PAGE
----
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That's a fair point, but I don't think the whole class would've just been Rails. We would've talked about Ruby programming a bit too (the book does as well).

Here's why I think learning Rails would be good for undergrads: You get exposed to patterns like MVC and stuff like server vs client, requests, basic auth/security in a format that is practical and presents itself to fast iteration and quick feedback. I'd much rather learn MVC through Rails than the extremely dull and slow Java GUI apps we did in school.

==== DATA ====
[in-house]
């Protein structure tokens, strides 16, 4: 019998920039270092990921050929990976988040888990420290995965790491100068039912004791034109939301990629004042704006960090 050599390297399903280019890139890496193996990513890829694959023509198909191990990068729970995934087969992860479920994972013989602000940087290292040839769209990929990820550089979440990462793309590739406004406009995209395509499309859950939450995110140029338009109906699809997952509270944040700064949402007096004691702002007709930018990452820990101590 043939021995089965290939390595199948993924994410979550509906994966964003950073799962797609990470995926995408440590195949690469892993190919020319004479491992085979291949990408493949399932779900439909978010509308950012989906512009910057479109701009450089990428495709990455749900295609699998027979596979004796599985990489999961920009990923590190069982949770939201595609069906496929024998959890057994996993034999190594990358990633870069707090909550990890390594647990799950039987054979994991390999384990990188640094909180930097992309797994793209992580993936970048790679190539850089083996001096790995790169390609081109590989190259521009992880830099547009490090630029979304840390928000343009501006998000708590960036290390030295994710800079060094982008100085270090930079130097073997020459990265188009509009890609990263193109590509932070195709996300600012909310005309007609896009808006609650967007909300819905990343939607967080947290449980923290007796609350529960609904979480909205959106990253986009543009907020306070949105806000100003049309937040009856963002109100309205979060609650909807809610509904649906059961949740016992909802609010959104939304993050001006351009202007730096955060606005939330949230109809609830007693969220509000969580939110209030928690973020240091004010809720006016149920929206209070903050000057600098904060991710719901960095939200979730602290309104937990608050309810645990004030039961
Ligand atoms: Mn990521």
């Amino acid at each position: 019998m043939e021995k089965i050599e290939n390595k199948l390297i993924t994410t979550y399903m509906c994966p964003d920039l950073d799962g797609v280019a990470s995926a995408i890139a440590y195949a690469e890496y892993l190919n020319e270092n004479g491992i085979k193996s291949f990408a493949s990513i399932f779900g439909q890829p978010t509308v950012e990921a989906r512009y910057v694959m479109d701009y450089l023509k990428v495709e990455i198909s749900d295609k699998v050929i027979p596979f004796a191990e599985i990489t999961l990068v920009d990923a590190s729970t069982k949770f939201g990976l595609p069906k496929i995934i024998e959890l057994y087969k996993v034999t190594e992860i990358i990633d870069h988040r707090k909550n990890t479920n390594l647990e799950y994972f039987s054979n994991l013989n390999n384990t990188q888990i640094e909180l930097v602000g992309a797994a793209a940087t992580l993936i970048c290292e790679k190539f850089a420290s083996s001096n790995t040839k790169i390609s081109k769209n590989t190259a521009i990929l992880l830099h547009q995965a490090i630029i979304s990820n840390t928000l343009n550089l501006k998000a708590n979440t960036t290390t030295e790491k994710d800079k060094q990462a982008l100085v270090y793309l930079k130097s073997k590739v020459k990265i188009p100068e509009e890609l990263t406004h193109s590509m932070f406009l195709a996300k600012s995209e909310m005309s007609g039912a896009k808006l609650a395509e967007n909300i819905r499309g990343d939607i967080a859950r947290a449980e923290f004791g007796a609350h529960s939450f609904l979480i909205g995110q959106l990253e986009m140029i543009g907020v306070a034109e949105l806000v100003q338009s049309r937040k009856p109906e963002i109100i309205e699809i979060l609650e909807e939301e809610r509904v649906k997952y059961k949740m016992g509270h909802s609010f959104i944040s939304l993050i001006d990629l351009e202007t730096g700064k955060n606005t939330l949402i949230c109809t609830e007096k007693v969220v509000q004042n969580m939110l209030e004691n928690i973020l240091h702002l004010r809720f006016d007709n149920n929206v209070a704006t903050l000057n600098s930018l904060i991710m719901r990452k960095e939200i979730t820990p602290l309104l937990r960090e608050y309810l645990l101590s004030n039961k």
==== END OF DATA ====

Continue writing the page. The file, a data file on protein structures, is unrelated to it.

I think the magicness of Rails is overrated for a beginner. A lot of people like to tinker with low level stuff, but in my experience in college most students wanted to build stuff. Having them build their own routing/template/controllers/etc or whatever would've been less interesting than just learning the high level concepts with Rails first.

As an added benefit, having some experience with Rails would've helped some students get internships.




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